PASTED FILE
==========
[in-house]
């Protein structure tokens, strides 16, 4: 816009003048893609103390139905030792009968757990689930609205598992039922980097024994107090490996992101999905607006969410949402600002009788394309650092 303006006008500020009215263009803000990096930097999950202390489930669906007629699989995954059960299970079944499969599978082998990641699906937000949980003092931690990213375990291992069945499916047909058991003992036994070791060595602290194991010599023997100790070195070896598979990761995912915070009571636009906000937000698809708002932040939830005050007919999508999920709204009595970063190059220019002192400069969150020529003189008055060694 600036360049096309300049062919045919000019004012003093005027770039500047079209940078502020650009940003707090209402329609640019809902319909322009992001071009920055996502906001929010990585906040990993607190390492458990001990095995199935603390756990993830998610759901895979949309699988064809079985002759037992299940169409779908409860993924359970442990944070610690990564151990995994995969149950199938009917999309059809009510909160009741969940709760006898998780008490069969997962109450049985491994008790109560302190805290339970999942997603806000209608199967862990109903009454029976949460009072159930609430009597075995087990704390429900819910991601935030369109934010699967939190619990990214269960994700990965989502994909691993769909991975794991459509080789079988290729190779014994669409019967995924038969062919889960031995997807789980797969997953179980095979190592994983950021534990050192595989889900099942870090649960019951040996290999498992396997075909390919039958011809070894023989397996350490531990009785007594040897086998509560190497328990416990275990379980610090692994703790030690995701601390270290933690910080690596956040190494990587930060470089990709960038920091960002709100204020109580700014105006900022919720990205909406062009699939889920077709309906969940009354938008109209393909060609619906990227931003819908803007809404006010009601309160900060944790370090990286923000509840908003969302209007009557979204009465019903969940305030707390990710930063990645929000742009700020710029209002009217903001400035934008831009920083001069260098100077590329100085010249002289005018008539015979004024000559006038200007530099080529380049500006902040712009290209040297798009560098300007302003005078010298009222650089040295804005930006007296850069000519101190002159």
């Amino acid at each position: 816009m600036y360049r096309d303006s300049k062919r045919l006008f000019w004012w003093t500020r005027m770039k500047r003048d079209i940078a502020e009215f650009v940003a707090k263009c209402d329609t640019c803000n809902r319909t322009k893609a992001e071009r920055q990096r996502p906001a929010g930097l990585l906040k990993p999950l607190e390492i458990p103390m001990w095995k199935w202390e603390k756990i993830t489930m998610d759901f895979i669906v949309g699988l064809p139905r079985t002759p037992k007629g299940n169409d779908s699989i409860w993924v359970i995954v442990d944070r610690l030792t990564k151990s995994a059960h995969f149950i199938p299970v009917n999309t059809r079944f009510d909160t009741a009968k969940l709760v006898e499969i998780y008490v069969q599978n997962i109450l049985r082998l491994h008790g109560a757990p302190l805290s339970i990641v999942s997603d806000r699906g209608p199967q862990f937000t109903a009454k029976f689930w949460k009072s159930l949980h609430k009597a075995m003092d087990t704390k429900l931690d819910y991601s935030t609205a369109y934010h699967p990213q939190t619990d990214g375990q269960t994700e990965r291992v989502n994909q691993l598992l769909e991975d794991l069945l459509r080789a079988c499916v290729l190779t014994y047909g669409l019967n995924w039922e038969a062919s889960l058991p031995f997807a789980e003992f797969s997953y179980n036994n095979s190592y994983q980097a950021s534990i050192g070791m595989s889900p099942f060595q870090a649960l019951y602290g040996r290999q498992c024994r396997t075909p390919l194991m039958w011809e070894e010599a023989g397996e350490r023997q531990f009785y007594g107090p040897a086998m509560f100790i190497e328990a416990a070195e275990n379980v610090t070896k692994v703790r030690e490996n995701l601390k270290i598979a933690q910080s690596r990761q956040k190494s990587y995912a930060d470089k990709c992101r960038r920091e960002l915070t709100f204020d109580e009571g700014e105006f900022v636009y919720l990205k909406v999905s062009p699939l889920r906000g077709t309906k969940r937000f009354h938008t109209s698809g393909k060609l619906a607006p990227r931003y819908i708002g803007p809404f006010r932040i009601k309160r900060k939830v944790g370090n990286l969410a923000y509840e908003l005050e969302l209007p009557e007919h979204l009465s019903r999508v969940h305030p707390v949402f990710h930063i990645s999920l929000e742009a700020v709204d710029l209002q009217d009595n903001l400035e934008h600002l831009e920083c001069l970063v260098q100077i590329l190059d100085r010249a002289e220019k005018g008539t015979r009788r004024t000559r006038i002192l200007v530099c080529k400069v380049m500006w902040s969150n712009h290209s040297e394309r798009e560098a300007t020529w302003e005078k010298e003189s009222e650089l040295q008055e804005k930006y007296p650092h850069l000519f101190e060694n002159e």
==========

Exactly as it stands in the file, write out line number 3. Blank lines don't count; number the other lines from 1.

């Amino acid at each position: 816009m600036y360049r096309d303006s300049k062919r045919l006008f000019w004012w003093t500020r005027m770039k500047r003048d079209i940078a502020e009215f650009v940003a707090k263009c209402d329609t640019c803000n809902r319909t322009k893609a992001e071009r920055q990096r996502p906001a929010g930097l990585l906040k990993p999950l607190e390492i458990p103390m001990w095995k199935w202390e603390k756990i993830t489930m998610d759901f895979i669906v949309g699988l064809p139905r079985t002759p037992k007629g299940n169409d779908s699989i409860w993924v359970i995954v442990d944070r610690l030792t990564k151990s995994a059960h995969f149950i199938p299970v009917n999309t059809r079944f009510d909160t009741a009968k969940l709760v006898e499969i998780y008490v069969q599978n997962i109450l049985r082998l491994h008790g109560a757990p302190l805290s339970i990641v999942s997603d806000r699906g209608p199967q862990f937000t109903a009454k029976f689930w949460k009072s159930l949980h609430k009597a075995m003092d087990t704390k429900l931690d819910y991601s935030t609205a369109y934010h699967p990213q939190t619990d990214g375990q269960t994700e990965r291992v989502n994909q691993l598992l769909e991975d794991l069945l459509r080789a079988c499916v290729l190779t014994y047909g669409l019967n995924w039922e038969a062919s889960l058991p031995f997807a789980e003992f797969s997953y179980n036994n095979s190592y994983q980097a950021s534990i050192g070791m595989s889900p099942f060595q870090a649960l019951y602290g040996r290999q498992c024994r396997t075909p390919l194991m039958w011809e070894e010599a023989g397996e350490r023997q531990f009785y007594g107090p040897a086998m509560f100790i190497e328990a416990a070195e275990n379980v610090t070896k692994v703790r030690e490996n995701l601390k270290i598979a933690q910080s690596r990761q956040k190494s990587y995912a930060d470089k990709c992101r960038r920091e960002l915070t709100f204020d109580e009571g700014e105006f900022v636009y919720l990205k909406v999905s062009p699939l889920r906000g077709t309906k969940r937000f009354h938008t109209s698809g393909k060609l619906a607006p990227r931003y819908i708002g803007p809404f006010r932040i009601k309160r900060k939830v944790g370090n990286l969410a923000y509840e908003l005050e969302l209007p009557e007919h979204l009465s019903r999508v969940h305030p707390v949402f990710h930063i990645s999920l929000e742009a700020v709204d710029l209002q009217d009595n903001l400035e934008h600002l831009e920083c001069l970063v260098q100077i590329l190059d100085r010249a002289e220019k005018g008539t015979r009788r004024t000559r006038i002192l200007v530099c080529k400069v380049m500006w902040s969150n712009h290209s040297e394309r798009e560098a300007t020529w302003e005078k010298e003189s009222e650089l040295q008055e804005k930006y007296p650092h850069l000519f101190e060694n002159e």